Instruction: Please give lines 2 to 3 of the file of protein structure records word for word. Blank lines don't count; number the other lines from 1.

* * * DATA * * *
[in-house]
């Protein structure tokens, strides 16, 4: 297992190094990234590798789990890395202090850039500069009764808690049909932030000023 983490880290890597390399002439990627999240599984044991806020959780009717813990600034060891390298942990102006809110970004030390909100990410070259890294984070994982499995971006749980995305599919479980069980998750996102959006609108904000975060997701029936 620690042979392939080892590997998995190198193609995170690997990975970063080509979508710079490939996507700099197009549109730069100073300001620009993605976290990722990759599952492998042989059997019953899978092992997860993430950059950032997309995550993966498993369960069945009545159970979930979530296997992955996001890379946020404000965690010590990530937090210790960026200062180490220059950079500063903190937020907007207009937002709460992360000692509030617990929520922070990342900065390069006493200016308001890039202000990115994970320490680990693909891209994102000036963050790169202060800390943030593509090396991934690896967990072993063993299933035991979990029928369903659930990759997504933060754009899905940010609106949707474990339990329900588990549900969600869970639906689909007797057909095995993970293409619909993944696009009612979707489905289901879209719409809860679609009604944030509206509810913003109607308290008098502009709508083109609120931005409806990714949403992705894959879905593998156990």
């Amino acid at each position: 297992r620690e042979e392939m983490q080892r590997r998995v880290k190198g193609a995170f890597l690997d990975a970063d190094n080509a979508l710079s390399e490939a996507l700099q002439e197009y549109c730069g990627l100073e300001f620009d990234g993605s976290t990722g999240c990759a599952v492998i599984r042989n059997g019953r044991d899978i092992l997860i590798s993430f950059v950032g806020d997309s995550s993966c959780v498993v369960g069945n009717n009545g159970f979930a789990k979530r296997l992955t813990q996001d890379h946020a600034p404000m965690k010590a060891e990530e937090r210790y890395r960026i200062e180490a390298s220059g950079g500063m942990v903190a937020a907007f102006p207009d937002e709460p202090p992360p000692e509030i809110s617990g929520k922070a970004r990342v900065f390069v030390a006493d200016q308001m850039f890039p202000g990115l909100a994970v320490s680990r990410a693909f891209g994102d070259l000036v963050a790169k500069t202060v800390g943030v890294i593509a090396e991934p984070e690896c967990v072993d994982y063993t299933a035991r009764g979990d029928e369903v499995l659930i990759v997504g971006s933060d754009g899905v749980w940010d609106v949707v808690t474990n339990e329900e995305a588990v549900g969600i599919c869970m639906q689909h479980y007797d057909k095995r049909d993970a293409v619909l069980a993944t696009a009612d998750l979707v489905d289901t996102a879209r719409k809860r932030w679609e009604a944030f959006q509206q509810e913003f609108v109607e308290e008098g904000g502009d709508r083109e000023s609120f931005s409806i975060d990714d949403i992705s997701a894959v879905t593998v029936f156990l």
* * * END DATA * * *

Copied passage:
């Protein structure tokens, strides 16, 4: 297992190094990234590798789990890395202090850039500069009764808690049909932030000023 983490880290890597390399002439990627999240599984044991806020959780009717813990600034060891390298942990102006809110970004030390909100990410070259890294984070994982499995971006749980995305599919479980069980998750996102959006609108904000975060997701029936 620690042979392939080892590997998995190198193609995170690997990975970063080509979508710079490939996507700099197009549109730069100073300001620009993605976290990722990759599952492998042989059997019953899978092992997860993430950059950032997309995550993966498993369960069945009545159970979930979530296997992955996001890379946020404000965690010590990530937090210790960026200062180490220059950079500063903190937020907007207009937002709460992360000692509030617990929520922070990342900065390069006493200016308001890039202000990115994970320490680990693909891209994102000036963050790169202060800390943030593509090396991934690896967990072993063993299933035991979990029928369903659930990759997504933060754009899905940010609106949707474990339990329900588990549900969600869970639906689909007797057909095995993970293409619909993944696009009612979707489905289901879209719409809860679609009604944030509206509810913003109607308290008098502009709508083109609120931005409806990714949403992705894959879905593998156990």
């Amino acid at each position: 297992r620690e042979e392939m983490q080892r590997r998995v880290k190198g193609a995170f890597l690997d990975a970063d190094n080509a979508l710079s390399e490939a996507l700099q002439e197009y549109c730069g990627l100073e300001f620009d990234g993605s976290t990722g999240c990759a599952v492998i599984r042989n059997g019953r044991d899978i092992l997860i590798s993430f950059v950032g806020d997309s995550s993966c959780v498993v369960g069945n009717n009545g159970f979930a789990k979530r296997l992955t813990q996001d890379h946020a600034p404000m965690k010590a060891e990530e937090r210790y890395r960026i200062e180490a390298s220059g950079g500063m942990v903190a937020a907007f102006p207009d937002e709460p202090p992360p000692e509030i809110s617990g929520k922070a970004r990342v900065f390069v030390a006493d200016q308001m850039f890039p202000g990115l909100a994970v320490s680990r990410a693909f891209g994102d070259l000036v963050a790169k500069t202060v800390g943030v890294i593509a090396e991934p984070e690896c967990v072993d994982y063993t299933a035991r009764g979990d029928e369903v499995l659930i990759v997504g971006s933060d754009g899905v749980w940010d609106v949707v808690t474990n339990e329900e995305a588990v549900g969600i599919c869970m639906q689909h479980y007797d057909k095995r049909d993970a293409v619909l069980a993944t696009a009612d998750l979707v489905d289901t996102a879209r719409k809860r932030w679609e009604a944030f959006q509206q509810e913003f609108v109607e308290e008098g904000g502009d709508r083109e000023s609120f931005s409806i975060d990714d949403i992705s997701a894959v879905t593998v029936f156990l």